Civic Education & Government
|Ben's Guide to U.S. Government for Kids
This site, maintained by the Superintendent of Documents, U.S. Government Printing Office (GPO), provides learning tools for K-12 students, parents, and teachers about how the U.S. government works.
Not just up-to-the-minute news on activities in Congress, but information on and materials for using C-SPAN in the Classroom.
This website offers information on CCE and its many civic education programs such as "We the People ...," its publications, articles and papers on civic education, research and evaluation, curricular materials, civics frameworks and standards, and sample lesson plans from CCE books
Lesson plans and other teaching resources on Congress, how it works, its Constitutional underpinnings, its leaders and members, and the public policies it produces. Developed by The Dirksen Congressional Center.
Explores rights, powers, and duties; abuses and usurpations; jurisdiction and due process; and electoral process. Also provides information and additional links on citizen action; organizations; events; commentary; resources; United States founding documents; the concept of unity and federalism; constitutional defense; legal and political reform; public education; publications; people; references; and images.
The websites of these community-based organizations dedicated to educating young people for civic participation feature publications, K-12 curriculum on civic participation, service learning, government, and law-related education, and mock trials and simulations. Also, information about CRF and CRFC teacher workshops and other programs.
DemocracyNet (National Endowment for Democracy Website)
The website of the National Endowment for Democracy (NED) offers the Democracy Grants Database, the catalog of NED's Democracy Resource Center, information- about Journal of Democracy and other NED publications, and instructions for subscribing to the electronic newsletter "DemocracyNews."
Maintained by a Professor of Law at the University of Missouri-Kansas City Law School, this site features primary source materials, bibliographies, and other information about over three dozen well-known trials, from the Salem Witchcraft trials of 1692 to the O.J. Simpson trial in 1995.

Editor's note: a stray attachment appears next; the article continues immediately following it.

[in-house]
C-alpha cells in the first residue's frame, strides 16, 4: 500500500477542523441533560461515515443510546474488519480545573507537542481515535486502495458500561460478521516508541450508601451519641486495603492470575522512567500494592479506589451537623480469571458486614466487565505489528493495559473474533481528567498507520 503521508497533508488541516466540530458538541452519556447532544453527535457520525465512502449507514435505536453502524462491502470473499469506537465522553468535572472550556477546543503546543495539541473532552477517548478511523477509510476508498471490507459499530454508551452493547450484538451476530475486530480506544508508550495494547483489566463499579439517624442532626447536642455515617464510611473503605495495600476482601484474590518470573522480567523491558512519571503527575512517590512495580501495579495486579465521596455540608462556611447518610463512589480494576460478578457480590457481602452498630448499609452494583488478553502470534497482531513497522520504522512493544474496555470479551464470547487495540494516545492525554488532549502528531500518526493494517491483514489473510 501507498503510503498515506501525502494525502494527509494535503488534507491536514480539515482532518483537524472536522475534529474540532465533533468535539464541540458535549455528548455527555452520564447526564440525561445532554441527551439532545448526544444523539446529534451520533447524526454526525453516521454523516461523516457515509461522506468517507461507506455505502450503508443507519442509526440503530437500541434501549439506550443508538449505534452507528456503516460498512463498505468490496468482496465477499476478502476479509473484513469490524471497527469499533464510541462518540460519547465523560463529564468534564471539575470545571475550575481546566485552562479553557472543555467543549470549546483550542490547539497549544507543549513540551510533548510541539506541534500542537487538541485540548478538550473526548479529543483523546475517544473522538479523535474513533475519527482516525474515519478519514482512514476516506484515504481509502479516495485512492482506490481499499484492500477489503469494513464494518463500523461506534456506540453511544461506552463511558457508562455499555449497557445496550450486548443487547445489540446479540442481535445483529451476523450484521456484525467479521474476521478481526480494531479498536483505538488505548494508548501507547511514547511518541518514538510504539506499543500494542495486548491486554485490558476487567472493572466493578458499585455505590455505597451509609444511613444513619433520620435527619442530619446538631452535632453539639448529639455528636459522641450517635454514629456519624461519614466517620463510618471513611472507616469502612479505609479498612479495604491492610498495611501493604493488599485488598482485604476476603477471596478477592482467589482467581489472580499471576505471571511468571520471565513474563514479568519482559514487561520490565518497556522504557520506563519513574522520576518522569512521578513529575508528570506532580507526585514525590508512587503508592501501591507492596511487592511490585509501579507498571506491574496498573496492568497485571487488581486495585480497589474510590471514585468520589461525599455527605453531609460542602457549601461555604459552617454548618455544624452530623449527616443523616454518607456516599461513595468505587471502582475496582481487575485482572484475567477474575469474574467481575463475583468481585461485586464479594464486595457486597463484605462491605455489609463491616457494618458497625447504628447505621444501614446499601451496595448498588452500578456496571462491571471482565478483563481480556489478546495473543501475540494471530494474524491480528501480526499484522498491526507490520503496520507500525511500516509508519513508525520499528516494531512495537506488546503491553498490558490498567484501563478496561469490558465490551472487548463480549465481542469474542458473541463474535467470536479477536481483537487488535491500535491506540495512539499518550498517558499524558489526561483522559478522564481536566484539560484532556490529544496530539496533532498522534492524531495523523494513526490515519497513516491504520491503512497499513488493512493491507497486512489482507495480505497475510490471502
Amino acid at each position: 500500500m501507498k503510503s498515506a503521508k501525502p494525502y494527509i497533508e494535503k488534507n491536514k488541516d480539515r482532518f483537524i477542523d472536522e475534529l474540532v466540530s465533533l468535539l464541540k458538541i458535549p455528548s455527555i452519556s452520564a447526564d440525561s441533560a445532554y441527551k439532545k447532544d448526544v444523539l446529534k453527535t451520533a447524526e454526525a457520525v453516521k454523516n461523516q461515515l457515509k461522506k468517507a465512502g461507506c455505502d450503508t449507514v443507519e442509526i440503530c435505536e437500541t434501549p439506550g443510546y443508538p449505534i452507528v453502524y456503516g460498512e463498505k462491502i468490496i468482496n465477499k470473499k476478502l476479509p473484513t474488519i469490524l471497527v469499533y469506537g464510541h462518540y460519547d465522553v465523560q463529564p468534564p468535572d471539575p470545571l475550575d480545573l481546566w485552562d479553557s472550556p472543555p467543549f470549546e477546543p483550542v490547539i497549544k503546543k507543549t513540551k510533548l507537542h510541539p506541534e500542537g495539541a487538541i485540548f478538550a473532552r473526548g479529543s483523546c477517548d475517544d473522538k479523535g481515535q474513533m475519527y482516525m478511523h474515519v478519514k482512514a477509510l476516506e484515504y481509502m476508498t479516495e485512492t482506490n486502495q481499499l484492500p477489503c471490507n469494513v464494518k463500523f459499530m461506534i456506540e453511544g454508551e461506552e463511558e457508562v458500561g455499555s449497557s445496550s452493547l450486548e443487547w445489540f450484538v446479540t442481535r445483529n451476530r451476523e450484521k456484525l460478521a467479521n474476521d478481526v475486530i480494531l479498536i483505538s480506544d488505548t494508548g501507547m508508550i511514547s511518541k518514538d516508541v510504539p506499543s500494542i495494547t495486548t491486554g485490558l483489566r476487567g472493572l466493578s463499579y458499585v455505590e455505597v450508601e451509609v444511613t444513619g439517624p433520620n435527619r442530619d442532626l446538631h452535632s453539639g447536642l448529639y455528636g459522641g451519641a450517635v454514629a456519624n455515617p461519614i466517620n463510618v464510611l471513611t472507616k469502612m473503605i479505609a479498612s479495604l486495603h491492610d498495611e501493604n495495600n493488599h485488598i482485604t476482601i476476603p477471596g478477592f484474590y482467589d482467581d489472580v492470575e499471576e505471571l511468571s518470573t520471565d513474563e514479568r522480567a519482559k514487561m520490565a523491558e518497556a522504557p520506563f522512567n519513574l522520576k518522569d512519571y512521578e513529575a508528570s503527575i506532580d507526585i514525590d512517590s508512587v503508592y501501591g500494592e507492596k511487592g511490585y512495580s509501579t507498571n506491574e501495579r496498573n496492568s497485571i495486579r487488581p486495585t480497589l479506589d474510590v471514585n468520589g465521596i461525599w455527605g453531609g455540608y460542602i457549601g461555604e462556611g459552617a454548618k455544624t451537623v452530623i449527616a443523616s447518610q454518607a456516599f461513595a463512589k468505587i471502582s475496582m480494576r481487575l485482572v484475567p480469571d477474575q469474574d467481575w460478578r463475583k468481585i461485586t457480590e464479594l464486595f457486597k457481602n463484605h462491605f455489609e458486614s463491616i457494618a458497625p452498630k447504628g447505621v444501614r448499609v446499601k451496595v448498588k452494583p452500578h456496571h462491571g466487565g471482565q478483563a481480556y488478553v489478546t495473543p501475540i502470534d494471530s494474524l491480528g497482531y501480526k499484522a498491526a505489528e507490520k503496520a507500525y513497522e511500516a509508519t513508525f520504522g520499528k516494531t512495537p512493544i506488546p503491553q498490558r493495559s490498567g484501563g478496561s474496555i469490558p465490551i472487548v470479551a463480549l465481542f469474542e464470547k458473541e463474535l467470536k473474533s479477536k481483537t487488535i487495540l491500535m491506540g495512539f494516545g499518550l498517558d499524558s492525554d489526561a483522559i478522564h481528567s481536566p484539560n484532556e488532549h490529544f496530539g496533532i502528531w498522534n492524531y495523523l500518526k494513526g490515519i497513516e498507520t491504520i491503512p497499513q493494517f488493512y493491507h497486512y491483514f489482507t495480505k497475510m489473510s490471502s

Educational games, information on crime prevention and detection, and stories about the "working dogs" of the FBI.
This site provides information on nearly every aspect of the law, including law schools; legal cases and codes; legal organizations and professional development; law firms and lawyers; state, federal, and international information; legal news and reference; jobs; a dictionary of legal terms, and more.
This collection includes the 1997 copyright case involving the movie Amistad as well as the case arising out of the 1841 slave revolt aboard the Amistad. Also featured are sections dedicated to administrative law, patent law, and copyright law.
The National Constitution Center was established by Congress through the Constitution Heritage Act of 1988 as an independent, nonpartisan, nonprofit organization. Its Web site features basic information about the Constitution, including the document itself, its history, current Constitution news, a kids' section, and teacher resources.
Law-related education (LRE) teaching resources, books, conferences, etc.
This organization, founded in 1974, aims to expand public awareness of the history and heritage of the Supreme Court of the United States. The Society's site provides the text of significant Supreme Court arguments from 1955 to 1993, schedules of C-SPAN broadcasts of Society events, and a list of the current justices.
Provides summaries of important past laws and codes, as well as an activity page for students.
History and analysis of the Declaration of Independence, discussion of hot topics and issues pertaining to the Declaration, primary documents, and other resources.
United States Government websites.
The following are news media websites.